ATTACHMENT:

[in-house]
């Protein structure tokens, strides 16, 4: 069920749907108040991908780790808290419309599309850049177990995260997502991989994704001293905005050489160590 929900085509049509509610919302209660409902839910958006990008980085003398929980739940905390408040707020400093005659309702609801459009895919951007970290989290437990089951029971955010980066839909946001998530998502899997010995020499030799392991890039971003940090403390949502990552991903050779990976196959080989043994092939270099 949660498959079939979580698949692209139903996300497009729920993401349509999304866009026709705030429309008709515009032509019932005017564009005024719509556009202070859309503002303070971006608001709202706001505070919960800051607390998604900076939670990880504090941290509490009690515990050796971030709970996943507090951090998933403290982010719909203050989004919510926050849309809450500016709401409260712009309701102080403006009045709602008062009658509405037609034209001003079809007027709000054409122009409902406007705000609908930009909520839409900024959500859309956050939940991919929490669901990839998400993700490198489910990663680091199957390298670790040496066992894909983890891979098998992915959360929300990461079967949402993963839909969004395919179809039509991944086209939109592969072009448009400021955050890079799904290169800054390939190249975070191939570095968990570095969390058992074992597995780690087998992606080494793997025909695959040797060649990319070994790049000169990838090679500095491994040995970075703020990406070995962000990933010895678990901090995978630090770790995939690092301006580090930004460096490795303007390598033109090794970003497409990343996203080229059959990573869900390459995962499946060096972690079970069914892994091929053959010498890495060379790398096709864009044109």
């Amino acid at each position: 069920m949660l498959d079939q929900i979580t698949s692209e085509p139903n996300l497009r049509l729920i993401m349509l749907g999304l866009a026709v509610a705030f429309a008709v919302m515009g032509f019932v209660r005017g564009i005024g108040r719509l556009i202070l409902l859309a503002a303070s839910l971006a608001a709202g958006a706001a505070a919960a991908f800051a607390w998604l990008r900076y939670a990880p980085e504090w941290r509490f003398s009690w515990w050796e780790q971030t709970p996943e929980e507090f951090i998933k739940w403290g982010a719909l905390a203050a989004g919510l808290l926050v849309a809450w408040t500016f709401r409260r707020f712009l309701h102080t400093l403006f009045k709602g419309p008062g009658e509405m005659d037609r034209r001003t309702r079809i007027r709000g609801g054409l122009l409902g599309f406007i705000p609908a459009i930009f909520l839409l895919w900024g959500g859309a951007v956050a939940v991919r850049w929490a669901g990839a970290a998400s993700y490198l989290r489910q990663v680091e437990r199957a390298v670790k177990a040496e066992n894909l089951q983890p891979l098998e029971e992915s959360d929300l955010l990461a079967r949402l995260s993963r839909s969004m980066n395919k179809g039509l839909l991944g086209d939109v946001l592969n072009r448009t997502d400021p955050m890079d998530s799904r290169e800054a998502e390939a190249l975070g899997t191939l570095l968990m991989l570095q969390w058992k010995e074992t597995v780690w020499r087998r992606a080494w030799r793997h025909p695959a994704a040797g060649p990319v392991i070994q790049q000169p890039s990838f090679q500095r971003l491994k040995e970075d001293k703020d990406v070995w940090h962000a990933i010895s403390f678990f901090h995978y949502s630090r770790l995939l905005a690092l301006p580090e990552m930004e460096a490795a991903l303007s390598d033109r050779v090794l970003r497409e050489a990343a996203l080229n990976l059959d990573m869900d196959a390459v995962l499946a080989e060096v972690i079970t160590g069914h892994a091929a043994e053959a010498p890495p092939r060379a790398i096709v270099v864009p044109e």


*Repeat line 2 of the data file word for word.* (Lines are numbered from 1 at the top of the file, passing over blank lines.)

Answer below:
């Protein structure tokens, strides 16, 4: 069920749907108040991908780790808290419309599309850049177990995260997502991989994704001293905005050489160590 929900085509049509509610919302209660409902839910958006990008980085003398929980739940905390408040707020400093005659309702609801459009895919951007970290989290437990089951029971955010980066839909946001998530998502899997010995020499030799392991890039971003940090403390949502990552991903050779990976196959080989043994092939270099 949660498959079939979580698949692209139903996300497009729920993401349509999304866009026709705030429309008709515009032509019932005017564009005024719509556009202070859309503002303070971006608001709202706001505070919960800051607390998604900076939670990880504090941290509490009690515990050796971030709970996943507090951090998933403290982010719909203050989004919510926050849309809450500016709401409260712009309701102080403006009045709602008062009658509405037609034209001003079809007027709000054409122009409902406007705000609908930009909520839409900024959500859309956050939940991919929490669901990839998400993700490198489910990663680091199957390298670790040496066992894909983890891979098998992915959360929300990461079967949402993963839909969004395919179809039509991944086209939109592969072009448009400021955050890079799904290169800054390939190249975070191939570095968990570095969390058992074992597995780690087998992606080494793997025909695959040797060649990319070994790049000169990838090679500095491994040995970075703020990406070995962000990933010895678990901090995978630090770790995939690092301006580090930004460096490795303007390598033109090794970003497409990343996203080229059959990573869900390459995962499946060096972690079970069914892994091929053959010498890495060379790398096709864009044109």